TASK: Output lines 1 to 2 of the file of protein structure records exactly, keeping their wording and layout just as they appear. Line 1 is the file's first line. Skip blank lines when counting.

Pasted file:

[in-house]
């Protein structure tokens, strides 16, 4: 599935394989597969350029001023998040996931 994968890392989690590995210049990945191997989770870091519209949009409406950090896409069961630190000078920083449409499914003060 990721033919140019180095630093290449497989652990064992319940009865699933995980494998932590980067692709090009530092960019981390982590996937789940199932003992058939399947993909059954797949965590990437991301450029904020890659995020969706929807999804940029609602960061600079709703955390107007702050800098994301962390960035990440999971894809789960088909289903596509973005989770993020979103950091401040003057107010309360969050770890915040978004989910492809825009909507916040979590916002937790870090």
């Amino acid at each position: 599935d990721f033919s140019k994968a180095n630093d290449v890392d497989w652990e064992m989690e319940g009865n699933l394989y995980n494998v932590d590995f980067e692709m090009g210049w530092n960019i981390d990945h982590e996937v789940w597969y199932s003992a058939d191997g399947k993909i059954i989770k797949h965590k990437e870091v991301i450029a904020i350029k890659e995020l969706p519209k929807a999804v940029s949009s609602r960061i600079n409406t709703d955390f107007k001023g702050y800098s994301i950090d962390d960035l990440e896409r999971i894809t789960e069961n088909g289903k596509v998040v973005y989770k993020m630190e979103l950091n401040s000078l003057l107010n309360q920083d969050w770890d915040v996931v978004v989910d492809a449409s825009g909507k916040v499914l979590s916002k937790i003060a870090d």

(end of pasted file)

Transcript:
[in-house]
């Protein structure tokens, strides 16, 4: 599935394989597969350029001023998040996931 994968890392989690590995210049990945191997989770870091519209949009409406950090896409069961630190000078920083449409499914003060 990721033919140019180095630093290449497989652990064992319940009865699933995980494998932590980067692709090009530092960019981390982590996937789940199932003992058939399947993909059954797949965590990437991301450029904020890659995020969706929807999804940029609602960061600079709703955390107007702050800098994301962390960035990440999971894809789960088909289903596509973005989770993020979103950091401040003057107010309360969050770890915040978004989910492809825009909507916040979590916002937790870090």